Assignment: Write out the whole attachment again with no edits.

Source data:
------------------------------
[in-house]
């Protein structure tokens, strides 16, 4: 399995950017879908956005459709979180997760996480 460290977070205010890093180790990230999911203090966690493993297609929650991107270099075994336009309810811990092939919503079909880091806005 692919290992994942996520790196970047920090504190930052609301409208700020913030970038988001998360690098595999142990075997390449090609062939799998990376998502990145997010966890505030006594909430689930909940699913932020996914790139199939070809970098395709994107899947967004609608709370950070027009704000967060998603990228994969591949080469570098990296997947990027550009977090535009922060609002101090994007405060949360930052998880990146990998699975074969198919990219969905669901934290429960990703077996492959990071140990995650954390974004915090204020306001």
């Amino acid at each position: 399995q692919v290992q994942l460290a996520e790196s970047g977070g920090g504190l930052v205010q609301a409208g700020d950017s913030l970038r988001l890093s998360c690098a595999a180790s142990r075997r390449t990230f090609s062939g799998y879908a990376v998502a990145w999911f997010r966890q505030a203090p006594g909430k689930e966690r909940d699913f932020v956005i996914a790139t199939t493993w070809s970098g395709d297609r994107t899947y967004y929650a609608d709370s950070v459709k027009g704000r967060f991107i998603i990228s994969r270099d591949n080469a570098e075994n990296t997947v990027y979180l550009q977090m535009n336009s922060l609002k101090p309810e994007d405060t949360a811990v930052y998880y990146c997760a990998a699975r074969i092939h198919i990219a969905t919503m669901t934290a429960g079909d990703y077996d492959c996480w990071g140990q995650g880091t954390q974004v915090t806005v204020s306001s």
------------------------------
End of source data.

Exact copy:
[in-house]
């Protein structure tokens, strides 16, 4: 399995950017879908956005459709979180997760996480 460290977070205010890093180790990230999911203090966690493993297609929650991107270099075994336009309810811990092939919503079909880091806005 692919290992994942996520790196970047920090504190930052609301409208700020913030970038988001998360690098595999142990075997390449090609062939799998990376998502990145997010966890505030006594909430689930909940699913932020996914790139199939070809970098395709994107899947967004609608709370950070027009704000967060998603990228994969591949080469570098990296997947990027550009977090535009922060609002101090994007405060949360930052998880990146990998699975074969198919990219969905669901934290429960990703077996492959990071140990995650954390974004915090204020306001």
């Amino acid at each position: 399995q692919v290992q994942l460290a996520e790196s970047g977070g920090g504190l930052v205010q609301a409208g700020d950017s913030l970038r988001l890093s998360c690098a595999a180790s142990r075997r390449t990230f090609s062939g799998y879908a990376v998502a990145w999911f997010r966890q505030a203090p006594g909430k689930e966690r909940d699913f932020v956005i996914a790139t199939t493993w070809s970098g395709d297609r994107t899947y967004y929650a609608d709370s950070v459709k027009g704000r967060f991107i998603i990228s994969r270099d591949n080469a570098e075994n990296t997947v990027y979180l550009q977090m535009n336009s922060l609002k101090p309810e994007d405060t949360a811990v930052y998880y990146c997760a990998a699975r074969i092939h198919i990219a969905t919503m669901t934290a429960g079909d990703y077996d492959c996480w990071g140990q995650g880091t954390q974004v915090t806005v204020s306001s």